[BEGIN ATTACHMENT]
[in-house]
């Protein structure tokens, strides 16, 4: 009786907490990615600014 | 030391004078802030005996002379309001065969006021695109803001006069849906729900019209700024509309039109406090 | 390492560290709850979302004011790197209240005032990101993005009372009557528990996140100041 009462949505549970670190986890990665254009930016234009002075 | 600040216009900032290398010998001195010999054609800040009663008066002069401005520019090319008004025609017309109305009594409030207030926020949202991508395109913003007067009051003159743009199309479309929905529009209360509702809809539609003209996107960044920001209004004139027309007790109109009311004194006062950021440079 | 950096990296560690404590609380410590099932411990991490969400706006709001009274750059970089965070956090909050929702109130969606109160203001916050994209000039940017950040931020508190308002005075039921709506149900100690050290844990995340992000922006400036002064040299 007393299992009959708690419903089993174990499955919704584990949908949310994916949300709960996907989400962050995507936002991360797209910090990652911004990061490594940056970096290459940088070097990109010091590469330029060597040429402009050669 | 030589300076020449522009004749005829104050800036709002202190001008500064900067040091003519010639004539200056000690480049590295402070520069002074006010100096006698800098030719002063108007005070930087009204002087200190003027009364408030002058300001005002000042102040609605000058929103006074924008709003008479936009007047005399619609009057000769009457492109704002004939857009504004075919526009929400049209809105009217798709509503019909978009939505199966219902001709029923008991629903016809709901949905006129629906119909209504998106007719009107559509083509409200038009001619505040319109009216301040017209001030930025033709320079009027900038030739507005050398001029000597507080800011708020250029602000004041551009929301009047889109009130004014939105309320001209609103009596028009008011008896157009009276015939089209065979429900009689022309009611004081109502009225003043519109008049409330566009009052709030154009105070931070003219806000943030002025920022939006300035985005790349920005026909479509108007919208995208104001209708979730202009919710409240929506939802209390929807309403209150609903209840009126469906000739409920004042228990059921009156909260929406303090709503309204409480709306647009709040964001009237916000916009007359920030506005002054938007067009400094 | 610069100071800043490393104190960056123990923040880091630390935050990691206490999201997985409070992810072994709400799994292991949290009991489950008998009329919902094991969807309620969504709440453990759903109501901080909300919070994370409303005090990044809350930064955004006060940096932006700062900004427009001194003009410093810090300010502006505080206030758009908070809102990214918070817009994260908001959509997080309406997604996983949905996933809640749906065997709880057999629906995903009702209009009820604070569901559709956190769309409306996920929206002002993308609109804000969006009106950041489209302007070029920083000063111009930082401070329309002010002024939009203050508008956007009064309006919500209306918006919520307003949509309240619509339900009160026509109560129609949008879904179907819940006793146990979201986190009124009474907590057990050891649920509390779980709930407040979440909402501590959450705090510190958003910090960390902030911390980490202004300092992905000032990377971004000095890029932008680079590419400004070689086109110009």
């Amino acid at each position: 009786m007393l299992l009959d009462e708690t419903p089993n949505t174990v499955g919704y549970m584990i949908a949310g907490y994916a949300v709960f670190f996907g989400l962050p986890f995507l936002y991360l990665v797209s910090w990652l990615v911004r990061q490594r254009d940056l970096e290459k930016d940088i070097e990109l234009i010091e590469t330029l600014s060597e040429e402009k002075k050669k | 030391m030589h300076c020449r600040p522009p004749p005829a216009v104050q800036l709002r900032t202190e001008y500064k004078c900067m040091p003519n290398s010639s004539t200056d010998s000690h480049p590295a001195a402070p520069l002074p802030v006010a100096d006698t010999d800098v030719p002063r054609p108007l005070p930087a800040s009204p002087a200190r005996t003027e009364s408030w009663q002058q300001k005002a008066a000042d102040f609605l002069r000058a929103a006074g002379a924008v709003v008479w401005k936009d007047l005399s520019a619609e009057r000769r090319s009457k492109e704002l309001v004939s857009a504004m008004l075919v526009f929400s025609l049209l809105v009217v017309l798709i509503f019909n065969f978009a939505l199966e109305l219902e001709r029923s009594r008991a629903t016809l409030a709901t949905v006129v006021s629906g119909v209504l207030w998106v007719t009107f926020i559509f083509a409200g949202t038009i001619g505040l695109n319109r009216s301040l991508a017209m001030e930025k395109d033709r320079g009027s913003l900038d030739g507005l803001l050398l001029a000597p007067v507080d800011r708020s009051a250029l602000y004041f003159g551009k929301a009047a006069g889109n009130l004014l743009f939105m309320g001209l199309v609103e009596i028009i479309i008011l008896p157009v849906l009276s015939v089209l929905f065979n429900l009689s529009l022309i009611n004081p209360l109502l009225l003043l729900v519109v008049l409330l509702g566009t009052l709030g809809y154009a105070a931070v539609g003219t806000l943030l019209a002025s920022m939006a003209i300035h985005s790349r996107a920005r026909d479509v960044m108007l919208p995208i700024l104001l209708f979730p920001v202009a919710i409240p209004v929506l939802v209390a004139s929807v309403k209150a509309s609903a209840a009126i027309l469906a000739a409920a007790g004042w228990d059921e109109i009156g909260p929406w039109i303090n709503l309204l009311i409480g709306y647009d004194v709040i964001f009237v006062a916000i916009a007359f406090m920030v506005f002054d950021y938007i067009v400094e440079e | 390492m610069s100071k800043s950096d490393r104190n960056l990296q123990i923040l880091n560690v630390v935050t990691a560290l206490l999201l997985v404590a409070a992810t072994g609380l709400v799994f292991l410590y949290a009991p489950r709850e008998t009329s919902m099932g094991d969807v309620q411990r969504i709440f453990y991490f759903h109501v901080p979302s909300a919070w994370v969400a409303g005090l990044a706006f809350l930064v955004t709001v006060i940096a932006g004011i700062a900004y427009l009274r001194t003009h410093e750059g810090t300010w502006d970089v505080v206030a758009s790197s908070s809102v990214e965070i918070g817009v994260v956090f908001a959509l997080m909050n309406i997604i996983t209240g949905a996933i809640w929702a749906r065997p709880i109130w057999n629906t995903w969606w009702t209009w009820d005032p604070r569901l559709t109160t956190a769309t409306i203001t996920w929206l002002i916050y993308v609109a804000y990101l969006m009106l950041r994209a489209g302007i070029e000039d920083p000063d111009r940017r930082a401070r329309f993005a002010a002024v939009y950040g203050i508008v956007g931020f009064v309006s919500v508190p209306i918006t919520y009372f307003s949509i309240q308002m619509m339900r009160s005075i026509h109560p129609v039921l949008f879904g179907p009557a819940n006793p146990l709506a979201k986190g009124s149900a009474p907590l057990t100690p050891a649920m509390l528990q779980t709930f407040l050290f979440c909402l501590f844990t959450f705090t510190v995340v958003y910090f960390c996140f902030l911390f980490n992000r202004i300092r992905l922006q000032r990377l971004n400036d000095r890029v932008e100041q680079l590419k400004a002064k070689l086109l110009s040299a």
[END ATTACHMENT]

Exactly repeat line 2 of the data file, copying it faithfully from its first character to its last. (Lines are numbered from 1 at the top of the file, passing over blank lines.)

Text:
């Protein structure tokens, strides 16, 4: 009786907490990615600014 | 030391004078802030005996002379309001065969006021695109803001006069849906729900019209700024509309039109406090 | 390492560290709850979302004011790197209240005032990101993005009372009557528990996140100041 009462949505549970670190986890990665254009930016234009002075 | 600040216009900032290398010998001195010999054609800040009663008066002069401005520019090319008004025609017309109305009594409030207030926020949202991508395109913003007067009051003159743009199309479309929905529009209360509702809809539609003209996107960044920001209004004139027309007790109109009311004194006062950021440079 | 950096990296560690404590609380410590099932411990991490969400706006709001009274750059970089965070956090909050929702109130969606109160203001916050994209000039940017950040931020508190308002005075039921709506149900100690050290844990995340992000922006400036002064040299 007393299992009959708690419903089993174990499955919704584990949908949310994916949300709960996907989400962050995507936002991360797209910090990652911004990061490594940056970096290459940088070097990109010091590469330029060597040429402009050669 | 030589300076020449522009004749005829104050800036709002202190001008500064900067040091003519010639004539200056000690480049590295402070520069002074006010100096006698800098030719002063108007005070930087009204002087200190003027009364408030002058300001005002000042102040609605000058929103006074924008709003008479936009007047005399619609009057000769009457492109704002004939857009504004075919526009929400049209809105009217798709509503019909978009939505199966219902001709029923008991629903016809709901949905006129629906119909209504998106007719009107559509083509409200038009001619505040319109009216301040017209001030930025033709320079009027900038030739507005050398001029000597507080800011708020250029602000004041551009929301009047889109009130004014939105309320001209609103009596028009008011008896157009009276015939089209065979429900009689022309009611004081109502009225003043519109008049409330566009009052709030154009105070931070003219806000943030002025920022939006300035985005790349920005026909479509108007919208995208104001209708979730202009919710409240929506939802209390929807309403209150609903209840009126469906000739409920004042228990059921009156909260929406303090709503309204409480709306647009709040964001009237916000916009007359920030506005002054938007067009400094 | 610069100071800043490393104190960056123990923040880091630390935050990691206490999201997985409070992810072994709400799994292991949290009991489950008998009329919902094991969807309620969504709440453990759903109501901080909300919070994370409303005090990044809350930064955004006060940096932006700062900004427009001194003009410093810090300010502006505080206030758009908070809102990214918070817009994260908001959509997080309406997604996983949905996933809640749906065997709880057999629906995903009702209009009820604070569901559709956190769309409306996920929206002002993308609109804000969006009106950041489209302007070029920083000063111009930082401070329309002010002024939009203050508008956007009064309006919500209306918006919520307003949509309240619509339900009160026509109560129609949008879904179907819940006793146990979201986190009124009474907590057990050891649920509390779980709930407040979440909402501590959450705090510190958003910090960390902030911390980490202004300092992905000032990377971004000095890029932008680079590419400004070689086109110009």